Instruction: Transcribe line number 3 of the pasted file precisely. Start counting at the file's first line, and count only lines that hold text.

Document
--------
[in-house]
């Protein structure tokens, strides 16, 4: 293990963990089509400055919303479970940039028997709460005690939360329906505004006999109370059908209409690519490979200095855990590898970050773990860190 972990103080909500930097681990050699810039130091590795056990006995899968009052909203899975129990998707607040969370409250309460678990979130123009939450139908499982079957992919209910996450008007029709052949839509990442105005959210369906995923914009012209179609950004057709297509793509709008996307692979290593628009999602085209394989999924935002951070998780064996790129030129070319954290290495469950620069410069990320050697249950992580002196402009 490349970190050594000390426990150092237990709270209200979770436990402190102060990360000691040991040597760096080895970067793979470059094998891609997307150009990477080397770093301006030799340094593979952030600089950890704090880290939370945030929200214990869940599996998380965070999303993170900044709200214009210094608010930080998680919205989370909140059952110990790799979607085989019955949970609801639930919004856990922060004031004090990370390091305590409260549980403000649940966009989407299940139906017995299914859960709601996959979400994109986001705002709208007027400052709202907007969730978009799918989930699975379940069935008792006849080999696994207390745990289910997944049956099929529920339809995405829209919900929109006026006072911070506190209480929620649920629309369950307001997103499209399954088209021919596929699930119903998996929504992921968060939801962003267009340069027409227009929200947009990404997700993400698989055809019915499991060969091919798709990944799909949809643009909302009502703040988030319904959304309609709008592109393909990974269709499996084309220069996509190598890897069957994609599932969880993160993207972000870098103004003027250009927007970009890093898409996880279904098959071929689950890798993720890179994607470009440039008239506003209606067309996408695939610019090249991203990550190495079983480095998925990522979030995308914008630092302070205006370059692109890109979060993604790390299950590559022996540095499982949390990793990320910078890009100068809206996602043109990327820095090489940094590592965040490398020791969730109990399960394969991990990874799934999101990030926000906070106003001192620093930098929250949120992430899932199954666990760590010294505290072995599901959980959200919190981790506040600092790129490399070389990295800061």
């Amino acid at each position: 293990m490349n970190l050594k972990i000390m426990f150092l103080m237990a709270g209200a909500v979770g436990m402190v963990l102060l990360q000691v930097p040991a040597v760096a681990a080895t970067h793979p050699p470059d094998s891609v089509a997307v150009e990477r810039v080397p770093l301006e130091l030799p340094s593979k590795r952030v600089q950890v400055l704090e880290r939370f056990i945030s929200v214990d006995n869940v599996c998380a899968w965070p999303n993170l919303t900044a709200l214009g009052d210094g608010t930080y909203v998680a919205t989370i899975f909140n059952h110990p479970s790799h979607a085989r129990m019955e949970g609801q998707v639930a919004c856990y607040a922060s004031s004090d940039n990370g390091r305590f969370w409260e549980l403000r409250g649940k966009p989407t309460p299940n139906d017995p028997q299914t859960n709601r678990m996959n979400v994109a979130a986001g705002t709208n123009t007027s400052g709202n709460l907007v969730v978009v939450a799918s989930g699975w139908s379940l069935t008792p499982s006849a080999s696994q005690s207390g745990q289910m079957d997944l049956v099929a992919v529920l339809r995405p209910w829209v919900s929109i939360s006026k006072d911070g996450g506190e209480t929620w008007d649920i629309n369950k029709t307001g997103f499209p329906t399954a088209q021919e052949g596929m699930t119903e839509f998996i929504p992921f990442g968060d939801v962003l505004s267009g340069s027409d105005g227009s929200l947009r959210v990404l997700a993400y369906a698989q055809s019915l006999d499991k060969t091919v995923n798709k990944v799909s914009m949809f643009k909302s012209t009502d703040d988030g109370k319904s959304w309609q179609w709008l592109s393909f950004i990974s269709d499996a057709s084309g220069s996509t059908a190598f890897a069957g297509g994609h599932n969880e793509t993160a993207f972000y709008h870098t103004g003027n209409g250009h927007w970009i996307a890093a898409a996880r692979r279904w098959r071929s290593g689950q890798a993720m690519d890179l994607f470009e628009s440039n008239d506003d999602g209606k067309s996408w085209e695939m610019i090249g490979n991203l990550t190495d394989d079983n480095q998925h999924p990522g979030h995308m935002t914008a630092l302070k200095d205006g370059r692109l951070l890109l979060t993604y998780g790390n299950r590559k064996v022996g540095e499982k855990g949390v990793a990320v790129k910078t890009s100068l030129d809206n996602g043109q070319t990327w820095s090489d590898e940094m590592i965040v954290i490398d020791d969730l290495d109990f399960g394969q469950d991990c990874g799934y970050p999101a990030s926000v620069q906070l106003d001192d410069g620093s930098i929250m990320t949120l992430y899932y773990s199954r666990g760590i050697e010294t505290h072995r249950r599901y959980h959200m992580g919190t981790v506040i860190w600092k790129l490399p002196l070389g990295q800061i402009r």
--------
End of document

């Amino acid at each position: 293990m490349n970190l050594k972990i000390m426990f150092l103080m237990a709270g209200a909500v979770g436990m402190v963990l102060l990360q000691v930097p040991a040597v760096a681990a080895t970067h793979p050699p470059d094998s891609v089509a997307v150009e990477r810039v080397p770093l301006e130091l030799p340094s593979k590795r952030v600089q950890v400055l704090e880290r939370f056990i945030s929200v214990d006995n869940v599996c998380a899968w965070p999303n993170l919303t900044a709200l214009g009052d210094g608010t930080y909203v998680a919205t989370i899975f909140n059952h110990p479970s790799h979607a085989r129990m019955e949970g609801q998707v639930a919004c856990y607040a922060s004031s004090d940039n990370g390091r305590f969370w409260e549980l403000r409250g649940k966009p989407t309460p299940n139906d017995p028997q299914t859960n709601r678990m996959n979400v994109a979130a986001g705002t709208n123009t007027s400052g709202n709460l907007v969730v978009v939450a799918s989930g699975w139908s379940l069935t008792p499982s006849a080999s696994q005690s207390g745990q289910m079957d997944l049956v099929a992919v529920l339809r995405p209910w829209v919900s929109i939360s006026k006072d911070g996450g506190e209480t929620w008007d649920i629309n369950k029709t307001g997103f499209p329906t399954a088209q021919e052949g596929m699930t119903e839509f998996i929504p992921f990442g968060d939801v962003l505004s267009g340069s027409d105005g227009s929200l947009r959210v990404l997700a993400y369906a698989q055809s019915l006999d499991k060969t091919v995923n798709k990944v799909s914009m949809f643009k909302s012209t009502d703040d988030g109370k319904s959304w309609q179609w709008l592109s393909f950004i990974s269709d499996a057709s084309g220069s996509t059908a190598f890897a069957g297509g994609h599932n969880e793509t993160a993207f972000y709008h870098t103004g003027n209409g250009h927007w970009i996307a890093a898409a996880r692979r279904w098959r071929s290593g689950q890798a993720m690519d890179l994607f470009e628009s440039n008239d506003d999602g209606k067309s996408w085209e695939m610019i090249g490979n991203l990550t190495d394989d079983n480095q998925h999924p990522g979030h995308m935002t914008a630092l302070k200095d205006g370059r692109l951070l890109l979060t993604y998780g790390n299950r590559k064996v022996g540095e499982k855990g949390v990793a990320v790129k910078t890009s100068l030129d809206n996602g043109q070319t990327w820095s090489d590898e940094m590592i965040v954290i490398d020791d969730l290495d109990f399960g394969q469950d991990c990874g799934y970050p999101a990030s926000v620069q906070l106003d001192d410069g620093s930098i929250m990320t949120l992430y899932y773990s199954r666990g760590i050697e010294t505290h072995r249950r599901y959980h959200m992580g919190t981790v506040i860190w600092k790129l490399p002196l070389g990295q800061i402009r």